Tuesday, January 12, 2010

Victorian Dress Torture

Imagine walking around every day with anywhere from 20 to 88 pounds of constant pressure around your abdomen. That’s what the corset provided as it cinched women’s waists to as little as 17 or 18 inches. “It also restricted oxygen intake, crushed the internal organs, caused chronic fatigue and headaches, and created serious long-term medical complications,” explains Joshua Zeitz in his fascinating book, Flapper: A Madcap Story of Sex, Style, Celebrity, and Women Who Made America Modern. A girl at boarding school related how the merciless tight-lacing was painfully intolerable, but that it was an inflexible rule, and the cruel laces not relaxed except during illness. One critic of the day said, “The effects of a tight cord round the neck and of tight-lacing only differ in degree… for the strangulations are both fatal. To wear tight stays is in many cases to wither, to waste, and to die.”

“The loudest defenders of the corset routinely used words like ‘discipline’, ‘confinement’, submission’, and ‘bondage’ and spoke favorably of ‘training the figure’ with a degree of pain ‘rigidly inflicted and unflinchingly imposed’.” One man said, “The corset is an ever present monitor indirectly bidding its wearer to exercise self-restraint: it is evidence of a well-disciplined mind and well-regulated feelings.”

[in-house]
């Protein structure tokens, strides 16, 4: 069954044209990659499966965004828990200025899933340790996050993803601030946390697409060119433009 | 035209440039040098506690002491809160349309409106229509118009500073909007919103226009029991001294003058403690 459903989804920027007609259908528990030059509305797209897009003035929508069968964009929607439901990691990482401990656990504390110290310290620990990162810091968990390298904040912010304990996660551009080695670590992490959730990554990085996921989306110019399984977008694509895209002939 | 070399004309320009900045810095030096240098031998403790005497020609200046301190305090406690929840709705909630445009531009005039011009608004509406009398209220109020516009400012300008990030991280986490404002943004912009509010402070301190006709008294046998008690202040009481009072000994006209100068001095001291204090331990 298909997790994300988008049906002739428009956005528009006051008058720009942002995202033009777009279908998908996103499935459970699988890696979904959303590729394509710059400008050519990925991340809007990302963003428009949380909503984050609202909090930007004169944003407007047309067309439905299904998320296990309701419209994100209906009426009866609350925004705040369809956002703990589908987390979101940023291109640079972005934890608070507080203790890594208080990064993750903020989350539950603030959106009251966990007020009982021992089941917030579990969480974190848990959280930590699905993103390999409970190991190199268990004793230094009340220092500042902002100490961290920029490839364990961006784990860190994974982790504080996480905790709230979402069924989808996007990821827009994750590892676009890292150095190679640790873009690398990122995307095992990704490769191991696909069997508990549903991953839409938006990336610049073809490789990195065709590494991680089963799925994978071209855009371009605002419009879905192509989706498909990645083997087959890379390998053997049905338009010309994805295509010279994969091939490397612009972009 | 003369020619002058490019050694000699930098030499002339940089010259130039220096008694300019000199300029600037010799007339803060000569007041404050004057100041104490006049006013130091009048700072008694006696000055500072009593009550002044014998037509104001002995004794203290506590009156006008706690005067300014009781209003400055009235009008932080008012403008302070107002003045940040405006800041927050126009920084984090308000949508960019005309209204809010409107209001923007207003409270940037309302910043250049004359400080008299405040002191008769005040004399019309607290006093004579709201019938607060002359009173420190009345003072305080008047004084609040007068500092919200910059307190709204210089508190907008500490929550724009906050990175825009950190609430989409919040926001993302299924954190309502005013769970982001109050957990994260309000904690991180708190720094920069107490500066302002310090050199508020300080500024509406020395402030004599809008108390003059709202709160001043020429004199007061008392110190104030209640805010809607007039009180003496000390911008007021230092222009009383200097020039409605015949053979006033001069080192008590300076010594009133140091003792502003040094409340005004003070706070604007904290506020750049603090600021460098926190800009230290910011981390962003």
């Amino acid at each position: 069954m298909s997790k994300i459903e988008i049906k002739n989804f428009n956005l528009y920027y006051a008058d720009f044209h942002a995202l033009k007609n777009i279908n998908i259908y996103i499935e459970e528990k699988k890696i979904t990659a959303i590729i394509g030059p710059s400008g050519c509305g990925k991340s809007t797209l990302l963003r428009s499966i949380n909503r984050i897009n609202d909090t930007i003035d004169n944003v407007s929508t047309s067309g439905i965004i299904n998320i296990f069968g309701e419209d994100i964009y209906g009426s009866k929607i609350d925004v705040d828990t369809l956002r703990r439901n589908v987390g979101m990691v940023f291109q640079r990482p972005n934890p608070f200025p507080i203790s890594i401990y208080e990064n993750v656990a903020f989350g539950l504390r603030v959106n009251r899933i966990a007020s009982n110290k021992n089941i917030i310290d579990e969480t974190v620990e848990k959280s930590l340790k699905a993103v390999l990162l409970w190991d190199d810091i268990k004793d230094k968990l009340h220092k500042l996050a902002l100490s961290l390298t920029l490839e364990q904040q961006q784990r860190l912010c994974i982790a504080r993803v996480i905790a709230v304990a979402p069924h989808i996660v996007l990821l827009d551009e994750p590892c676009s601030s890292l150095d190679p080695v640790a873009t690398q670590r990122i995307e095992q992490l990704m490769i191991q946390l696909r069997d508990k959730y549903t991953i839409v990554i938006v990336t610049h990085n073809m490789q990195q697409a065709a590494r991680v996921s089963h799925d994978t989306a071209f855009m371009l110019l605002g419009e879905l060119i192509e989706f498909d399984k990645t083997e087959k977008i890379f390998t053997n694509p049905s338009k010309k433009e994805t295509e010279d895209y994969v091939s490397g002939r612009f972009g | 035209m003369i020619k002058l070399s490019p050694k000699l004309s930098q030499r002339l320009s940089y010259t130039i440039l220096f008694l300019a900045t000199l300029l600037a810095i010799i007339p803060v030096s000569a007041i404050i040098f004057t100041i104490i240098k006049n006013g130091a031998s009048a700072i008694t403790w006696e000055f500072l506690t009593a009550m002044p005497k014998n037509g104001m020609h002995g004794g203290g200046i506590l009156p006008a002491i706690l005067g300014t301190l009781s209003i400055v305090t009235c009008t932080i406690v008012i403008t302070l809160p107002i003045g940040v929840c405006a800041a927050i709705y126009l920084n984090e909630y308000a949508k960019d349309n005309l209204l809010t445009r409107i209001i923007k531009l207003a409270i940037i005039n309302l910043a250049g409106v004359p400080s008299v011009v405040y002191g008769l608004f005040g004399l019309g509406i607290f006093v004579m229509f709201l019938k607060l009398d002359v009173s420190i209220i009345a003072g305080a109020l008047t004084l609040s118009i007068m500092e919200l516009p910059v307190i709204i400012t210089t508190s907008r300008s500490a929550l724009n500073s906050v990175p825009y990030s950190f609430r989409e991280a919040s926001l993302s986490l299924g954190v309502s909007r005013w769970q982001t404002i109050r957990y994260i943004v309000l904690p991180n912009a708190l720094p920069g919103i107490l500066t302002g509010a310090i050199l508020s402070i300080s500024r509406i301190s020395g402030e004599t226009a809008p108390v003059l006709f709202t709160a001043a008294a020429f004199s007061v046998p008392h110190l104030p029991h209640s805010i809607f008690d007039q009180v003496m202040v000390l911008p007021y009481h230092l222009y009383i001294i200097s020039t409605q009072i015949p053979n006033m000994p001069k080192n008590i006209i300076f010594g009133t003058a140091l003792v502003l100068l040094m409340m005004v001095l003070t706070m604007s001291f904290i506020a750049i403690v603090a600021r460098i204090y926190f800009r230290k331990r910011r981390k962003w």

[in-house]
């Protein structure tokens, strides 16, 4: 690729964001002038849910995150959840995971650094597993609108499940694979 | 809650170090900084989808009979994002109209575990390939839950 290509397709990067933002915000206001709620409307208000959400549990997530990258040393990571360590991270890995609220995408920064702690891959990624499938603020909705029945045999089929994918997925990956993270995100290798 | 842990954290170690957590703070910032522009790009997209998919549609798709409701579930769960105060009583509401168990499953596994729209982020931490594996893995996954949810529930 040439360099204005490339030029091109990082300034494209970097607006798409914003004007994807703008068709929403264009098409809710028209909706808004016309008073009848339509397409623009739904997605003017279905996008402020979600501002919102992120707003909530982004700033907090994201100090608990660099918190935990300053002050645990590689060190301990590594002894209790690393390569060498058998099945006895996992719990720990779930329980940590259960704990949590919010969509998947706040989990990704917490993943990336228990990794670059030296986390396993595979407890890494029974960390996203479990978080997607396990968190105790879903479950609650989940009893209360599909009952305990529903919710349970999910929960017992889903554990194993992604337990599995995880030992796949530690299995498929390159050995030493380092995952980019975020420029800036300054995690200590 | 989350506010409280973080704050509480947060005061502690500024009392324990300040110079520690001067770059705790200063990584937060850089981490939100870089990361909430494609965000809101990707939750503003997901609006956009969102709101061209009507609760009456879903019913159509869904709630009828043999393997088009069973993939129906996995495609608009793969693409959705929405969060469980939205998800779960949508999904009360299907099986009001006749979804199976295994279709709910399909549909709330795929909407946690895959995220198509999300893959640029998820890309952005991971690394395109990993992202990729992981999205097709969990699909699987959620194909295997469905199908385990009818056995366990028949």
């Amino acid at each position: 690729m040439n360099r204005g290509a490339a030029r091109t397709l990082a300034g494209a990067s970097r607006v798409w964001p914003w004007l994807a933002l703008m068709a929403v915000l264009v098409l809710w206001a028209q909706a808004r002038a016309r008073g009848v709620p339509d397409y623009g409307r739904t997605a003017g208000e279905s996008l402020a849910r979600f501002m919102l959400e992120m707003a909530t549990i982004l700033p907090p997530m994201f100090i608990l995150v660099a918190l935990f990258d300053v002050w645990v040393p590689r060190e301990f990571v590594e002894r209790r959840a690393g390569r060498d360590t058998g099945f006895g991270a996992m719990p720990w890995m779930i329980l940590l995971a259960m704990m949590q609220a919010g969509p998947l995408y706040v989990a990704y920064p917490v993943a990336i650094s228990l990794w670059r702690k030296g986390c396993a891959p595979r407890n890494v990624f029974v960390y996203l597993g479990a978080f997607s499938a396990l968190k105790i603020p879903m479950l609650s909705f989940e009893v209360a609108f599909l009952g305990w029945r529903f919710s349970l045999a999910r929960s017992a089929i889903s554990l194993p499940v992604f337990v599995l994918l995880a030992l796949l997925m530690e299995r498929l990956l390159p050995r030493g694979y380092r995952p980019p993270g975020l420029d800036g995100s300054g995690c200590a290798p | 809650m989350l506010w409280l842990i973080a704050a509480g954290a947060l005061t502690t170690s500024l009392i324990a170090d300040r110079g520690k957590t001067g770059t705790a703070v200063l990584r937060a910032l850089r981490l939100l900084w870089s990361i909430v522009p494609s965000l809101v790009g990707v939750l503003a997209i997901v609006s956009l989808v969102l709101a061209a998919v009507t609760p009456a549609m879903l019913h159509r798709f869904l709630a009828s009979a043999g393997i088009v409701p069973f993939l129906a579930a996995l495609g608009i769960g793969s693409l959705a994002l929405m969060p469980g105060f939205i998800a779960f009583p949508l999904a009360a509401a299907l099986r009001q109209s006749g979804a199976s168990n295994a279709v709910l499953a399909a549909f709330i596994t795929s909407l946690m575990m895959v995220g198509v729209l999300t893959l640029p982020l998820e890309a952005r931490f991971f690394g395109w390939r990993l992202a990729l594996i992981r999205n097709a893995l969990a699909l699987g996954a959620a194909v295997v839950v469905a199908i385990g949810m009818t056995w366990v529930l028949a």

If they couldn’t move or breathe easily because of corsets, women were further hampered by crinolines. ”Built of flexible steel, whalebone, or wood, these contraptions were little more than hooped cages…. sometimes as much as 5 yards in circumference.” Wooden crinolines commonly caught on fire when women stepped too close to a fireplace or candle (i.e. within a couple of yards). One Victorian woman wrote, “Take what precautions we may against fire, so long as the hoop is worn, life is never safe… all are living under a sentence of death which may occur unexpectedly in the most appalling form.”

Appalling indeed! Is it any wonder that Victorian feminists felt that the fashions reinforced women’s subordination to men, keeping them quite literally imprisoned? “How can you ever compete with man… for equal place and pay with garments… so cumbersomely fashioned, and how can you ever hope to enjoy the same health and vigor as men, so long as the waist is pressed into the smallest compass, pounds of clothing hung on the hips, the limbs cramped with skirts?” asked Elizabeth Cady Stanton who wore comfortable “bloomers” in protest.

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